88

'Very truly yours, 'J. R. Baradel 'Special Agent in Charge'

89

Exhibit C, Annexed to Affidavit of Max Lapides

90

'U.S. TREASURY DEPARTMENT

91

'Internal Revenue Service

92

'Intelligence Unit New York 'Name of Division (WPM): ADB

93

'253 Broadway, Tenth Floor 'New York 7 New York June 6, 1951

94

'Edward Riederman, Esq. '400 Madison Ave. 'New York 17, New York

95

In re: Max Lapides 120 West 179th Street New York, New York

96

'Dear Mr. Riederman:

97

'Reference is made to your letter of May 15, 1951, and to our reply relative to a proposed voluntary disclosure of income not reported by the above-named individual on income tax returns filed by him for the years 1946 to 1950 inclusive.

98

'This is to advise that after a review of the facts in the case, this disclosure will be considered voluntary provided there is a full and complete disclosure on the part of this taxpayer and full cooperation as indicated in your letter.

99

'Very truly yours, 'J. R. Baradel 'Special Agent in Charge'

100

Exhibit D, Annexed to Affidavit of Max Lapides

101

'July 17, 1951

102

'Intelligence Unit-- Treasury Department '253 Broadway 'New York, New York

103

'Re: Max Lapides Harry Bell

104

'Gentlemen:

105

'Recently a disclosure was made to your office in connection with the above entitled matters. The details of said disclosure were not made at that time in view of the fact that the accountants were preparing the figures. Such figures are now available, and I am ready to submit same to the special agent designated to handle these matters.

106

'Very truly yours,'

107

Exhibit E, Annexed to Affidavit of Max Lapides

108

'U.S. TREASURY DEPARTMENT

109

'Internal Revenue Service

110

'New York 7, New York,

111

July 23, 1951

112

'Intelligence Unit 'New York '(Name of Division)

113

WPM:DRO'D 'Edward Riederman. Esq. '400 Madison Avenue 'New York 17, New York

114

In re: Max Lapides 'Harry Belitsky a/k/a 'Harry Bell (1950) '150 West 171st Street 'formerly '2454 Webb Avenue 'Bronx, New York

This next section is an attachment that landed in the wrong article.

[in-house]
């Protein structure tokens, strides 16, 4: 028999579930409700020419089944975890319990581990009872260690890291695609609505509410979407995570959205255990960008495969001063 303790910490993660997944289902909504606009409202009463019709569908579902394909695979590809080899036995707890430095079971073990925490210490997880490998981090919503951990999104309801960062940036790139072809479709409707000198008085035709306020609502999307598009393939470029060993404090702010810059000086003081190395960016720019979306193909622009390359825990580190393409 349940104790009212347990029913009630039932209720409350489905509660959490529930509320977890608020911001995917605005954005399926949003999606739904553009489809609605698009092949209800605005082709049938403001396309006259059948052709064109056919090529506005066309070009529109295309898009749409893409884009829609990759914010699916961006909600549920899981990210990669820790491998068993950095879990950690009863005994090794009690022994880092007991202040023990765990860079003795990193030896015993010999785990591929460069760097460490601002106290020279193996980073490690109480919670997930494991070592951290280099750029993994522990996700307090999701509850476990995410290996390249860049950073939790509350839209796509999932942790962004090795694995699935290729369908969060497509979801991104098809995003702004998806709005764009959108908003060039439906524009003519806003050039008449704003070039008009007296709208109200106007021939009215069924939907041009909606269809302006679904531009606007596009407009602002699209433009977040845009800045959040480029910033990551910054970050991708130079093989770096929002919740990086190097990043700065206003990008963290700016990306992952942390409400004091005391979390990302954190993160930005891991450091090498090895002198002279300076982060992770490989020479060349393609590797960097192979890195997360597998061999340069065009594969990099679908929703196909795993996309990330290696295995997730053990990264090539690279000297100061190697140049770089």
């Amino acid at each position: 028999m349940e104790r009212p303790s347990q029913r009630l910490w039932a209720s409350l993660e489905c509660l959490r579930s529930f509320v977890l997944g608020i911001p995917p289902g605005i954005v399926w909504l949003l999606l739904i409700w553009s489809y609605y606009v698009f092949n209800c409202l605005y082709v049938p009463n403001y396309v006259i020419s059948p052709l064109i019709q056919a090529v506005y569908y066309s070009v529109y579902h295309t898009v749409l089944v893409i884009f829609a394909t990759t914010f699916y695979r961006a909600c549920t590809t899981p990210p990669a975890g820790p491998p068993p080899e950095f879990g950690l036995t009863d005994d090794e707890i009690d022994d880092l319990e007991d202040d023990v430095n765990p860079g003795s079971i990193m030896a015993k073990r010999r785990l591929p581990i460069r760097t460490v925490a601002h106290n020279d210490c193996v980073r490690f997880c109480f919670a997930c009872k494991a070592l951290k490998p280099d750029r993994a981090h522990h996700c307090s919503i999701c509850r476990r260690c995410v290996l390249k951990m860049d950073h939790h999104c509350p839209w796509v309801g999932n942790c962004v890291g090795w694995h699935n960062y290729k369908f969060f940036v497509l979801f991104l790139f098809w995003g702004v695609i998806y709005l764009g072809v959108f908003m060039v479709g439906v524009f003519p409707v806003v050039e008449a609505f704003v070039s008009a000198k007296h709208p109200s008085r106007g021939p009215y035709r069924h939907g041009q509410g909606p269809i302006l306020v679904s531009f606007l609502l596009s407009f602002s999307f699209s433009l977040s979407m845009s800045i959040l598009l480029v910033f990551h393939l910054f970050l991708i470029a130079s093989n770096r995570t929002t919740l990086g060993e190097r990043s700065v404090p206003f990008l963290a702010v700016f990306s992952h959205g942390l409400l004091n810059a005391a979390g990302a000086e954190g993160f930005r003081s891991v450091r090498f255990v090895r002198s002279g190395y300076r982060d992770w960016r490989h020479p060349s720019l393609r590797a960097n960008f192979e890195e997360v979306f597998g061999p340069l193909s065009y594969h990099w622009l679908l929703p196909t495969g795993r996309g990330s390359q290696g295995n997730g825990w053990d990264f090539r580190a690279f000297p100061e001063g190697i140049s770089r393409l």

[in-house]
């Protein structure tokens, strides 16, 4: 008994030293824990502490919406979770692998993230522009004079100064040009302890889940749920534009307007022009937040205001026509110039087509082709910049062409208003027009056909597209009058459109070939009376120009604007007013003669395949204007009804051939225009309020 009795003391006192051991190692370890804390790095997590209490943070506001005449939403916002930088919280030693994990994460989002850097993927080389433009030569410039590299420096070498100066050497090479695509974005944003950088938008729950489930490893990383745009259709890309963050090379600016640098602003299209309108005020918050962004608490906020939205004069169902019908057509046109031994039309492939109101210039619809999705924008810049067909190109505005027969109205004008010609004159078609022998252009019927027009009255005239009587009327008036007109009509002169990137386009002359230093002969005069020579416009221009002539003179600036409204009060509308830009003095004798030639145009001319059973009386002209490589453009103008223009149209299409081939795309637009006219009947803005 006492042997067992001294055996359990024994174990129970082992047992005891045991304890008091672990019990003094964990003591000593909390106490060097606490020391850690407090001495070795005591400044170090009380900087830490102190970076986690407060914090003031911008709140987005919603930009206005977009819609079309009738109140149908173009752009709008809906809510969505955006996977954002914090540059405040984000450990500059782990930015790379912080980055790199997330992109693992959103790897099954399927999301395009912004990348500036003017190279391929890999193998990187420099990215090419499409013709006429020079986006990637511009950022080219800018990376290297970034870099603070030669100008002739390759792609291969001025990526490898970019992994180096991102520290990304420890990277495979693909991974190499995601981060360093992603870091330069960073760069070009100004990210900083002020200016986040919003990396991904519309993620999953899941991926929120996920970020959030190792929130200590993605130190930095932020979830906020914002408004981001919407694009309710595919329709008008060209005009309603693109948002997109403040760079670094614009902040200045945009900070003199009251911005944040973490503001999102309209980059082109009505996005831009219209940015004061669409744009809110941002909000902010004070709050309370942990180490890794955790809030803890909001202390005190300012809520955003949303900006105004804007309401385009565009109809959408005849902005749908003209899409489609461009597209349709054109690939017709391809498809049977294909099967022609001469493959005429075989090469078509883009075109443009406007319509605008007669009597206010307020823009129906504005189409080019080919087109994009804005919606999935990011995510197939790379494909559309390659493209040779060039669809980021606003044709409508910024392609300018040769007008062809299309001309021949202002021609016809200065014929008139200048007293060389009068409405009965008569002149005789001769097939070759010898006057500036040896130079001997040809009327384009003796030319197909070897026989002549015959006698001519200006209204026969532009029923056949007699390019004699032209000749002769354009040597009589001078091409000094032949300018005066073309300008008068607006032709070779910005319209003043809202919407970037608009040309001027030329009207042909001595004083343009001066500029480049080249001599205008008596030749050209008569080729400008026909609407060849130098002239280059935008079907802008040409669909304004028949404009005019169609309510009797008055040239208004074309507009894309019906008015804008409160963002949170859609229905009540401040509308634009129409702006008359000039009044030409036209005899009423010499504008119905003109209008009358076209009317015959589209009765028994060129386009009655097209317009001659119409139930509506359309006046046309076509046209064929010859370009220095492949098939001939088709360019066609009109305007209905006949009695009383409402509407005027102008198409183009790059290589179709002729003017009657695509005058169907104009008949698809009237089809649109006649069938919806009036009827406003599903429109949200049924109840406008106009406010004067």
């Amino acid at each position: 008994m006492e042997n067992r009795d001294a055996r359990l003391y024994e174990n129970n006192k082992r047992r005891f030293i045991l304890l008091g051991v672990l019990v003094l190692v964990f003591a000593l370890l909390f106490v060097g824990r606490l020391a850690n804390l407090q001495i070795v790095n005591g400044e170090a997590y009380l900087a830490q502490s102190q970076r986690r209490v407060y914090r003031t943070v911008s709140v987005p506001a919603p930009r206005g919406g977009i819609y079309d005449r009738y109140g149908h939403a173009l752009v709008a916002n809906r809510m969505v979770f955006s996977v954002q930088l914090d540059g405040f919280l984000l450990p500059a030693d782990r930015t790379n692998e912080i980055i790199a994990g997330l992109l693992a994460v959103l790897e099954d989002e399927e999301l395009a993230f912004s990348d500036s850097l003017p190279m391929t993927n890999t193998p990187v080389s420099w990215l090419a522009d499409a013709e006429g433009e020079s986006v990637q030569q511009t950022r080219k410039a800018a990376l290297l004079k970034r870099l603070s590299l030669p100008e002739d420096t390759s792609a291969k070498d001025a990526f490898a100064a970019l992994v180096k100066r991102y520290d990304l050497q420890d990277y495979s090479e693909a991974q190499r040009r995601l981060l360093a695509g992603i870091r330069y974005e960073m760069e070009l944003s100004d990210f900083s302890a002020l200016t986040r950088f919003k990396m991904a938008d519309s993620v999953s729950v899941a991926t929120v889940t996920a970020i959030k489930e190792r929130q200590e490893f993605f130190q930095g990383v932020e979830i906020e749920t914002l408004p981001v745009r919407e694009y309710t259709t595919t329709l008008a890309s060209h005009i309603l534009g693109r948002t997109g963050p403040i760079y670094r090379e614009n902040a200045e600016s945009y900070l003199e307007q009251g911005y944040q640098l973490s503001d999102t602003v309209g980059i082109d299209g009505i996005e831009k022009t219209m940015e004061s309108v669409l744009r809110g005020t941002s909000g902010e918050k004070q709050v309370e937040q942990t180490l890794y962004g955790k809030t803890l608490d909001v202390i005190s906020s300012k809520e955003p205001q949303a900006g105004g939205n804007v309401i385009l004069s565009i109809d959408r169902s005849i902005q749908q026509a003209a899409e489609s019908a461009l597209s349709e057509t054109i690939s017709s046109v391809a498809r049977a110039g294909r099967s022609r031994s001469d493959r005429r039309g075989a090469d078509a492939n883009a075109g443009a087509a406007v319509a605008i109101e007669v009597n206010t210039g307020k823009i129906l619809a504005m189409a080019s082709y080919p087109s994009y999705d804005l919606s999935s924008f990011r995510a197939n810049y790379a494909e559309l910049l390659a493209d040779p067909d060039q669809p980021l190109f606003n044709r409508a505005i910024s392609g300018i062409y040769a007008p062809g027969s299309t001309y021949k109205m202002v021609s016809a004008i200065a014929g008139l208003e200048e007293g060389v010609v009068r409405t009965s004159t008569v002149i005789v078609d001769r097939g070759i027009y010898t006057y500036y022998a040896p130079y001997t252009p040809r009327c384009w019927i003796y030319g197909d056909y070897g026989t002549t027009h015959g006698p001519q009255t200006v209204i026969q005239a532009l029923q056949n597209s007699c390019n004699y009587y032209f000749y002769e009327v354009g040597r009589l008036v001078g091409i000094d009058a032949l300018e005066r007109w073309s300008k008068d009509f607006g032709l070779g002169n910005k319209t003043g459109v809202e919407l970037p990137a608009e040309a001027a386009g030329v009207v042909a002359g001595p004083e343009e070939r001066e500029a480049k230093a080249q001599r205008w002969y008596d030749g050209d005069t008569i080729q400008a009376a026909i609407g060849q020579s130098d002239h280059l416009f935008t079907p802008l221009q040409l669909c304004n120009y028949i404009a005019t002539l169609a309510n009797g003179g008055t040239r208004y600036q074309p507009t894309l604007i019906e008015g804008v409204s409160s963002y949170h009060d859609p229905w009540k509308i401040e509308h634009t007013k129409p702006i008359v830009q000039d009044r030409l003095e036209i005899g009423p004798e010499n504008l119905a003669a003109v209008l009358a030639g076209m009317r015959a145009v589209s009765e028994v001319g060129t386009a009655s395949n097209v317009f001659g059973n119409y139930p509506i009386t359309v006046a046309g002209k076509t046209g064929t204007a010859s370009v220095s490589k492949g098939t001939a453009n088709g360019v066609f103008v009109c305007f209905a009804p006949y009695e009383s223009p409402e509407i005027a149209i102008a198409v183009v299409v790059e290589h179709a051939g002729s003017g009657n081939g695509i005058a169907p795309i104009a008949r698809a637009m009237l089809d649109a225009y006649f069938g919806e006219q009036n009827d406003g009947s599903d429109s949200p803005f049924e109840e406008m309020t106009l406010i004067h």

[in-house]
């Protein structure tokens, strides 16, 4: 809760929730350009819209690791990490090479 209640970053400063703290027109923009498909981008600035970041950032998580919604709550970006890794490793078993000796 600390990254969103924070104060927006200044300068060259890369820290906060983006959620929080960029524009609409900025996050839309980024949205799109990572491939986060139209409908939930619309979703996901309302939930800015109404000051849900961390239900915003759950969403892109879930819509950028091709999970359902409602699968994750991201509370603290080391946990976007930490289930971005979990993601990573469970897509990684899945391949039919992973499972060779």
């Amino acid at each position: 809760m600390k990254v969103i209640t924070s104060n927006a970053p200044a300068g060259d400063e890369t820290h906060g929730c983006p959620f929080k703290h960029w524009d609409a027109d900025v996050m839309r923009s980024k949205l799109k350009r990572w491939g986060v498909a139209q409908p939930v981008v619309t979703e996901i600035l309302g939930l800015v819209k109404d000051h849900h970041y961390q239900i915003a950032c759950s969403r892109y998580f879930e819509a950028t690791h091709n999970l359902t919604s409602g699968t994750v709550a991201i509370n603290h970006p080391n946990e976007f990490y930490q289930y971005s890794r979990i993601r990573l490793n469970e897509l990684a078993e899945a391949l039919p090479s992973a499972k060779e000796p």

115

'Dear Sir:

116

'Reference is made to previous correspondence relative to your proposal to voluntarily disclose income not reported by the above-named individuals for the years 1946 through 1950, and particularly to letters from this office dated June 16, 1951, advising that after review of the facts in the case your disclosure would be considered voluntary under certain conditions.

117

'I now have to advise that after further review of the case, I find that your proposal was not timely, and therefore cannot be accepted.

118

'Very truly yours, 'J. R. Baradel 'Special Agent in Charge'

119

II

120

Opinion of the Trial Judge

121

'This proceeding raises questions concerning the power of the Court to restrict the use of evidence by the United States Attorney and the Grand Jury in a criminal proceeding, and the legal propriety of the exercise of such power at the pre-indictment stage.

122

'The problem reaches the Court through the medium of an order to show cause which seeks: (a), the suppression of all evidence obtained by or as the result of the use of illegal means by the United States government, and providing for the return of all physical records and objects; (b), the restraining of the United States Attorney from submitting any illegally obtained evidence to the Grand Jury; (c), the suppression of all evidence obtained in violation of the privileged character of communications between attorney and client. The order is based upon the affidavits of Max Lapides, verified the 7th and 8th days of April, 1953, and is supplemented by five exhibits consisting of letters passed between United States Treasury agents and counsel for Mr. Lapides. The United States Attorney has filed the affidavits of Thomas J. Victory and Richard W. Saunders, agents of the Treasury Department, in opposition to the requested relief. A brief statement of the facts disclosed in the affidavits is necessary to a determination of the nature and measure of relief which may be afforded.

123